Thanks! I am certainly interested in your food/drink reccomendations. We're going to be staying on Munras so recommendations within walking distance are especially appreciated.

    It seems like Andrew Molera SP, as with most SPs has no map on line. They probably want to sell you a map at the kiosk. From the looks of the Google Map overview of the area, there may be Pacific views from the trails at A.M. I'll have to check Motion Based for tracks.
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  10. #10
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    Here's a nice beginner loop ~10 miles that we've taken people on. No super steep or long climbs, pretty much just mellow rolling single track. As for the trail names, I have no idea.

    http://dutch.thegc.org/gps/googlemap...0XC%20Ride.gpx

  11. #11
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    Quote Originally Posted by bdamschen
    Here's a nice beginner loop ~10 miles that we've taken people on. No super steep or long climbs, pretty much just mellow rolling single track. As for the trail names, I have no idea.

    http://dutch.thegc.org/gps/googlemap...0XC%20Ride.gpx
    That looks like it might be the ticket. Do you have a .GPX that I can download into my GPS so we don't get lost?
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  12. #12
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    dan, i've never ridden down there other than ord, but if you are looking for a great restaurant try tarpy's road house....we go there every time we're in the area. it's out near the airport so it's pretty convenient to just about anywhere in monterey. great place for a wedding or bar mitzvah reception too!! have fun down there...

    http://www.tarpys.com/index.html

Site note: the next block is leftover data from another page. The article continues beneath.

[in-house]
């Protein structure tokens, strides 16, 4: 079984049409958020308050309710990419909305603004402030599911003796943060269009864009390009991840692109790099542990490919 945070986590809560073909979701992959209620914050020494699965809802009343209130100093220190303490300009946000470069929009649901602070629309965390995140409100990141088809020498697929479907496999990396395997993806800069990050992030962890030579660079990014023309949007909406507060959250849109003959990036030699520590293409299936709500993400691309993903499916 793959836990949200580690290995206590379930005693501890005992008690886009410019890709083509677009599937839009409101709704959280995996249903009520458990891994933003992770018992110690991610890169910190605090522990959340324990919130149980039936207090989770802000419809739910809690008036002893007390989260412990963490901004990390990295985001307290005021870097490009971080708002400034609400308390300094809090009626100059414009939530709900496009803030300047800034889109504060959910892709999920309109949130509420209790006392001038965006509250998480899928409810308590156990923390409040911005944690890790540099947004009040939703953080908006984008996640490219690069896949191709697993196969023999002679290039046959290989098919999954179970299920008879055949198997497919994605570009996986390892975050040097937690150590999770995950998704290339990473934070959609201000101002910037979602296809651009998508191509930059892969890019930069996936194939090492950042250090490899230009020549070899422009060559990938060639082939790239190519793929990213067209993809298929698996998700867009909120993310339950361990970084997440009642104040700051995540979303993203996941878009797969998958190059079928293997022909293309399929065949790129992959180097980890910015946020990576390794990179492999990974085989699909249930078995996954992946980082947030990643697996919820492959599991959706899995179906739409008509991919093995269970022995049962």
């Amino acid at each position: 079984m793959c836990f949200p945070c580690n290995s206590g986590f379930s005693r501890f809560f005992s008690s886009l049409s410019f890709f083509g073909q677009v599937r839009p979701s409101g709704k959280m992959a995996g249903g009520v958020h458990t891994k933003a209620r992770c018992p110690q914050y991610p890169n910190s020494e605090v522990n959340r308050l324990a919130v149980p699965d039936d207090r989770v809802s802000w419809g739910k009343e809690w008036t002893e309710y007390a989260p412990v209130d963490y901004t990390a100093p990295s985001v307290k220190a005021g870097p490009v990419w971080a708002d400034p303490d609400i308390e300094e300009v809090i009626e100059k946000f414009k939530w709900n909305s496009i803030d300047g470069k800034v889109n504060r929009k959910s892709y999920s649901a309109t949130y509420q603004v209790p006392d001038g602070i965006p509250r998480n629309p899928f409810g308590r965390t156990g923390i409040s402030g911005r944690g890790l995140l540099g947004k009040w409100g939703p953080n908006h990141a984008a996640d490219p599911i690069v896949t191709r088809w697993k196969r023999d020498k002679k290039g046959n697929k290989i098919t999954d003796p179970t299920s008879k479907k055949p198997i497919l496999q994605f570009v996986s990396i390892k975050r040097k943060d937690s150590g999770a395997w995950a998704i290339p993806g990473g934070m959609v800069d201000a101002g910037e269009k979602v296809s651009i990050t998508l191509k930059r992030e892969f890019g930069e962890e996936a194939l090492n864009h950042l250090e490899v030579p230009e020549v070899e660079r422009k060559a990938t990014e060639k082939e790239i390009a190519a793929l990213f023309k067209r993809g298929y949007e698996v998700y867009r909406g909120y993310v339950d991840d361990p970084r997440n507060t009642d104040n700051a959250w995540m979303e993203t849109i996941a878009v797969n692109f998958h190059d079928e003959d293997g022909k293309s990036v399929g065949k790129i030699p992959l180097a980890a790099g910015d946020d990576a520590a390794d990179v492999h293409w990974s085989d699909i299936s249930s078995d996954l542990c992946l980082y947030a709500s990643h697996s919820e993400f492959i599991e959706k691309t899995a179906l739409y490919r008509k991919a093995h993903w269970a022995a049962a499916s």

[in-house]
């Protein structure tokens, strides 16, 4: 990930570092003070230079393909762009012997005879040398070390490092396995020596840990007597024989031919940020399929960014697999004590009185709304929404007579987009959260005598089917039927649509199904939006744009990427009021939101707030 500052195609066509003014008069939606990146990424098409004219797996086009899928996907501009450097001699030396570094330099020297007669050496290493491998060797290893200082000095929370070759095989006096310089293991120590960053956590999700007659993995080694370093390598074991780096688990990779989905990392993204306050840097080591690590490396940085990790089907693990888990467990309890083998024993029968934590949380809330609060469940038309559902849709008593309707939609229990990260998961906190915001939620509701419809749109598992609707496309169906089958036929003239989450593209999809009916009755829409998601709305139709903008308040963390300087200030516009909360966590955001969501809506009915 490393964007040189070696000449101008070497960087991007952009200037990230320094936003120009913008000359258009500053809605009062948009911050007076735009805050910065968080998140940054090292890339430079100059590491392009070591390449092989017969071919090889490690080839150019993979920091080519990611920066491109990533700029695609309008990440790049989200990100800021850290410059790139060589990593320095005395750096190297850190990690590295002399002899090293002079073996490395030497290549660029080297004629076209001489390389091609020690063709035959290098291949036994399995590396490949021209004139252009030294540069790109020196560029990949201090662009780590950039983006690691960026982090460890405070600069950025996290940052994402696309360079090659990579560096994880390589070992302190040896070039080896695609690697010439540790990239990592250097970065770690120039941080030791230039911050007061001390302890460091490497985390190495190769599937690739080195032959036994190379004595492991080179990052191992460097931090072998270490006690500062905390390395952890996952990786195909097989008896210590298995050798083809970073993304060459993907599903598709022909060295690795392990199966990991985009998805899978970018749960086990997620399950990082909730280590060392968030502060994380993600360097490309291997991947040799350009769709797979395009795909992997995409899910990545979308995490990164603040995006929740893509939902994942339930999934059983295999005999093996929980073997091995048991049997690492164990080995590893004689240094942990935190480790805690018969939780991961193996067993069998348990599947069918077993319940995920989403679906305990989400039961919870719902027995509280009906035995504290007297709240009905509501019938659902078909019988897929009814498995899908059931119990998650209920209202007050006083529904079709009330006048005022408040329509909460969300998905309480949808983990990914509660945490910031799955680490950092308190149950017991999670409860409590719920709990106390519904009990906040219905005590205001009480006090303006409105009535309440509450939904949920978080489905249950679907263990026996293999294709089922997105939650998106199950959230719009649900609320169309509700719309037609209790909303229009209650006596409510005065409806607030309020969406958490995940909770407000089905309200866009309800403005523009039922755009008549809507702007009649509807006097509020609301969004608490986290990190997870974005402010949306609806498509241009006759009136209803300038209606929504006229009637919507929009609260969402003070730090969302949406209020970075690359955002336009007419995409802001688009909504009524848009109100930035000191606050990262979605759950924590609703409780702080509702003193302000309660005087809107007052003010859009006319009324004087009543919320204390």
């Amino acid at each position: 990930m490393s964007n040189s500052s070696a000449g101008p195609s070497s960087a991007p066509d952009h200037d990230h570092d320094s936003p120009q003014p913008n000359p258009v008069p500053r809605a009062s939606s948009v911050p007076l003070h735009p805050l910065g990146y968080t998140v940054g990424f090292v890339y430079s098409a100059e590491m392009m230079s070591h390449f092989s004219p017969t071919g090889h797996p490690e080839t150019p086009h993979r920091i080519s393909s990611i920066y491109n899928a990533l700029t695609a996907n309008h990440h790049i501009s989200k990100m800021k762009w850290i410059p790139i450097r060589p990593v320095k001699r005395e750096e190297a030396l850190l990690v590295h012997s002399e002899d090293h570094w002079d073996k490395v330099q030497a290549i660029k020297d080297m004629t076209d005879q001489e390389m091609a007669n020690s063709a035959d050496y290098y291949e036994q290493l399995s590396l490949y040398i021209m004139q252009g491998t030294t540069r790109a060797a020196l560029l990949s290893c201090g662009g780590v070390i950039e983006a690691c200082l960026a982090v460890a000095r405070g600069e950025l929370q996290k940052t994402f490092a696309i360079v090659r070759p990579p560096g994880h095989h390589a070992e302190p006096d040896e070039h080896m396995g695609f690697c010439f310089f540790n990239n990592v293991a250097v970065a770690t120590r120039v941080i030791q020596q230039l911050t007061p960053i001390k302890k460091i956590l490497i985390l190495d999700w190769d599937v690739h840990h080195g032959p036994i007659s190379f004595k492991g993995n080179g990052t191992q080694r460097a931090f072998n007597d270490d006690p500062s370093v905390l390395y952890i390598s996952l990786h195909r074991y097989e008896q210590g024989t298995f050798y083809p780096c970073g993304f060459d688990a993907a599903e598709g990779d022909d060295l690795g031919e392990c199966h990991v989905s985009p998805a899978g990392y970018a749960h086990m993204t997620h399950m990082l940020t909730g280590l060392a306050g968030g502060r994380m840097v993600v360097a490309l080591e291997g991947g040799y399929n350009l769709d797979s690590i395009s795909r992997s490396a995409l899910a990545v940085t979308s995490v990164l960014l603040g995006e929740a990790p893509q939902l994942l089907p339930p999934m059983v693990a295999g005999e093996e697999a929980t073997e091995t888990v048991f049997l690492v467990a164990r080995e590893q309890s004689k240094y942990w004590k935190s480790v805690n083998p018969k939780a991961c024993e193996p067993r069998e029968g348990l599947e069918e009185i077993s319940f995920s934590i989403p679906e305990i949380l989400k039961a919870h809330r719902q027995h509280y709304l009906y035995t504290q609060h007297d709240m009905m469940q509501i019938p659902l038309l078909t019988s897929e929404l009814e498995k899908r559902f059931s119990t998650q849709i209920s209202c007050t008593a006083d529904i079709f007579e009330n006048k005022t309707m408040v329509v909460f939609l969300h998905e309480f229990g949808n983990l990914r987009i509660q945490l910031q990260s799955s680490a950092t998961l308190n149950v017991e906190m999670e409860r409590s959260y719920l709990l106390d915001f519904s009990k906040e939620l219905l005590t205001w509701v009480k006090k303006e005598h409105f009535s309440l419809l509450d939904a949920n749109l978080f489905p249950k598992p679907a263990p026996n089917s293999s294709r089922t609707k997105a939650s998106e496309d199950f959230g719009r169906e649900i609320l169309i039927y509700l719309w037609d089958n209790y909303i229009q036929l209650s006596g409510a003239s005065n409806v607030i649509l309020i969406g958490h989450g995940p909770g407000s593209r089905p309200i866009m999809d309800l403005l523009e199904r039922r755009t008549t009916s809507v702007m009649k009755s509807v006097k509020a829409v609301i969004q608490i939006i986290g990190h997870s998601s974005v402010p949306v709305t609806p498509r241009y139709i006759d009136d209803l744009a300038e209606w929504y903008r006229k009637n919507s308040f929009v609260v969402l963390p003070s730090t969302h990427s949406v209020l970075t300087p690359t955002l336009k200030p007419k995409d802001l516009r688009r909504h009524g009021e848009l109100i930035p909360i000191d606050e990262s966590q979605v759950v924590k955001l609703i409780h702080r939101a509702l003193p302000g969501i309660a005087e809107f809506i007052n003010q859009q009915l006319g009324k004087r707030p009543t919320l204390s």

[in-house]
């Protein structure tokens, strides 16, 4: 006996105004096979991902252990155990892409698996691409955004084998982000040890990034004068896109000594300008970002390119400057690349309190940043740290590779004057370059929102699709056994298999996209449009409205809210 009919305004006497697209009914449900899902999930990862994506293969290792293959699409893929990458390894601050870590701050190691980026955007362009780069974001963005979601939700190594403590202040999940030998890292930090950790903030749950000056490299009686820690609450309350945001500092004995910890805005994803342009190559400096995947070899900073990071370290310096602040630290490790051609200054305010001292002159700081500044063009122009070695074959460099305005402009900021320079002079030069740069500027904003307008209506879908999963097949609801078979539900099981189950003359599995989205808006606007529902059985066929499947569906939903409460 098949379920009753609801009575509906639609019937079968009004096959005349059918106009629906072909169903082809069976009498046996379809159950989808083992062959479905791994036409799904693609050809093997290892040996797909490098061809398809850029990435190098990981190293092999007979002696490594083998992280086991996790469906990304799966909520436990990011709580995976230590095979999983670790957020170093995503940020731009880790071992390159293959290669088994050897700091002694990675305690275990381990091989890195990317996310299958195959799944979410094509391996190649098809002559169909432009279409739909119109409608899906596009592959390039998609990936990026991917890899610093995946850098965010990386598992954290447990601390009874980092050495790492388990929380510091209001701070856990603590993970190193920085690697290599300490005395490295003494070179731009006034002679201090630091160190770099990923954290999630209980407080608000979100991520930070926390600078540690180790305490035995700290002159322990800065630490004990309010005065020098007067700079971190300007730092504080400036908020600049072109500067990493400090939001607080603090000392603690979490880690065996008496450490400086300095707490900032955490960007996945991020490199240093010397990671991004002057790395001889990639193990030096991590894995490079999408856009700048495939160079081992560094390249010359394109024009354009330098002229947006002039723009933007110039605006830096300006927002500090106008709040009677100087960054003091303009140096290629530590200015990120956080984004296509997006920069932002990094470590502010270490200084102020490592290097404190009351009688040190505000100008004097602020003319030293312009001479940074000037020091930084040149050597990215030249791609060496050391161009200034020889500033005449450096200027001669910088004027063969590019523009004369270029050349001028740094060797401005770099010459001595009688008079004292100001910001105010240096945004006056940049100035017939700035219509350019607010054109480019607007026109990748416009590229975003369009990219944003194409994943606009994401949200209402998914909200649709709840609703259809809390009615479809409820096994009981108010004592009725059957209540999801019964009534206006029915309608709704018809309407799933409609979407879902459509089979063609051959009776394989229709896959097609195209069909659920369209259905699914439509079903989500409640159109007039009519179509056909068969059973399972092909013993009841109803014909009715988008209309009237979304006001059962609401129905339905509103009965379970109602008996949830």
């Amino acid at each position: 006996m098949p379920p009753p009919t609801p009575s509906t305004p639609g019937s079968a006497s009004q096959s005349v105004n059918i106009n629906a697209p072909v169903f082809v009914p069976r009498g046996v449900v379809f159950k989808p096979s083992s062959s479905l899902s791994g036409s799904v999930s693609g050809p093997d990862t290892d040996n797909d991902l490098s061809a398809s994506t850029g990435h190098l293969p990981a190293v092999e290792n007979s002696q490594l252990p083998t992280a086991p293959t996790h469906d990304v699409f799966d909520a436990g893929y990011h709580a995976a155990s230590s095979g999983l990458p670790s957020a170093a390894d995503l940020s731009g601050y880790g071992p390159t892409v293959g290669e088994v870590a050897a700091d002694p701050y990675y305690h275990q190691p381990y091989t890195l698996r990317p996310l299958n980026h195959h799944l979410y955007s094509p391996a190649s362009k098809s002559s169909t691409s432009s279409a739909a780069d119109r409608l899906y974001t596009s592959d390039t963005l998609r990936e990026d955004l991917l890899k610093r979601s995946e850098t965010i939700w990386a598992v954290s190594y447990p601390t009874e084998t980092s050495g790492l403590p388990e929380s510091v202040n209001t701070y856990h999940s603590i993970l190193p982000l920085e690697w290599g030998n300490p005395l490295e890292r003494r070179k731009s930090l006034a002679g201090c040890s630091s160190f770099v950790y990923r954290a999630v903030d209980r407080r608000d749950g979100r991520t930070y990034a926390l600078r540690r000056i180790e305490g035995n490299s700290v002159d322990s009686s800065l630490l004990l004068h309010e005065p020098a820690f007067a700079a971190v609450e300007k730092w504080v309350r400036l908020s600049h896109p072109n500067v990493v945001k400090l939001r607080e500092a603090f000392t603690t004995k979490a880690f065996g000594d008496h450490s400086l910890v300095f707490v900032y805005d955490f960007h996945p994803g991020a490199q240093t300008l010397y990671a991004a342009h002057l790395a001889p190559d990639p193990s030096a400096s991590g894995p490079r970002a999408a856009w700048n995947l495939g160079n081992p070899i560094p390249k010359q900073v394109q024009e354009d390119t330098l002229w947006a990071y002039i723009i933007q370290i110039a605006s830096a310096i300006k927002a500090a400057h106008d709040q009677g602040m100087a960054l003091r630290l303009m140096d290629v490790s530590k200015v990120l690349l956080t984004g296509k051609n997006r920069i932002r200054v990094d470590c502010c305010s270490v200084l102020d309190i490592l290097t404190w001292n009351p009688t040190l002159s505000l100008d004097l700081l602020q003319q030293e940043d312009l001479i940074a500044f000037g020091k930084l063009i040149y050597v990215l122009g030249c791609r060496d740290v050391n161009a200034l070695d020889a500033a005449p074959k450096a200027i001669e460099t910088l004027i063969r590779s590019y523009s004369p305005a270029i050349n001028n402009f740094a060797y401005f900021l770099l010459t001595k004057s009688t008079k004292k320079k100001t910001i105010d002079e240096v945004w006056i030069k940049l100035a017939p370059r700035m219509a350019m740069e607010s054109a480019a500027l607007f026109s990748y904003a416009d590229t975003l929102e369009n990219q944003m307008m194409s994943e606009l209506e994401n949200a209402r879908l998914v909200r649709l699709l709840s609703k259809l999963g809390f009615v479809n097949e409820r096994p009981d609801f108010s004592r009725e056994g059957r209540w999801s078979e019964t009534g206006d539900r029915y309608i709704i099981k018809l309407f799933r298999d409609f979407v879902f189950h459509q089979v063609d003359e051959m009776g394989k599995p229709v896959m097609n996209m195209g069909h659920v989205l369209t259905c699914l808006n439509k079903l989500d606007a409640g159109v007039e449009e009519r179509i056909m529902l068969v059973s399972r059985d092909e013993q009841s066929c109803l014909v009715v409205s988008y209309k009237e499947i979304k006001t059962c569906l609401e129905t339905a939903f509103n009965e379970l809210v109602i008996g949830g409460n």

13. #13
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    This place has a good beer selection and other stuff and is not to far off the coast trail.
    http://www.olfactorycafe.com/

  14. #14
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    You'll probably want to check out the Wharf and Cannery Row but I would avoid eating down there. Almost everything is a tourist trap and overpriced. Tarpy's is good if you're looking to splurge but it's not really in Monterey. For pub type food(burgers and sandwiches) I like "The Bulldog" on Lighthouse in Monterey. You're wife may dig "Hula's" which is kinda "whitey-hawaiian" food across the street. As far as bars go, Crown and Anchor in Old Monterey is cool. Brittania Arms and the Mucky Duck kinda turn into meat markets later in the evening but are decent during the day. A hidden gem, if you like middle-eastern food, is Tabouli Cafe on Lighthouse. Massive sandwiches at Compagno's on Prescott up near Highway 68. Have fun!

  15. #15
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    Quote Originally Posted by Carl Hungus
    You'll probably want to check out the Wharf and Cannery Row but I would avoid eating down there. Almost everything is a tourist trap and overpriced. Tarpy's is good if you're looking to splurge but it's not really in Monterey. For pub type food(burgers and sandwiches) I like "The Bulldog" on Lighthouse in Monterey. You're wife may dig "Hula's" which is kinda "whitey-hawaiian" food across the street. As far as bars go, Crown and Anchor in Old Monterey is cool. Brittania Arms and the Mucky Duck kinda turn into meat markets later in the evening but are decent during the day. A hidden gem, if you like middle-eastern food, is Tabouli Cafe on Lighthouse. Massive sandwiches at Compagno's on Prescott up near Highway 68. Have fun!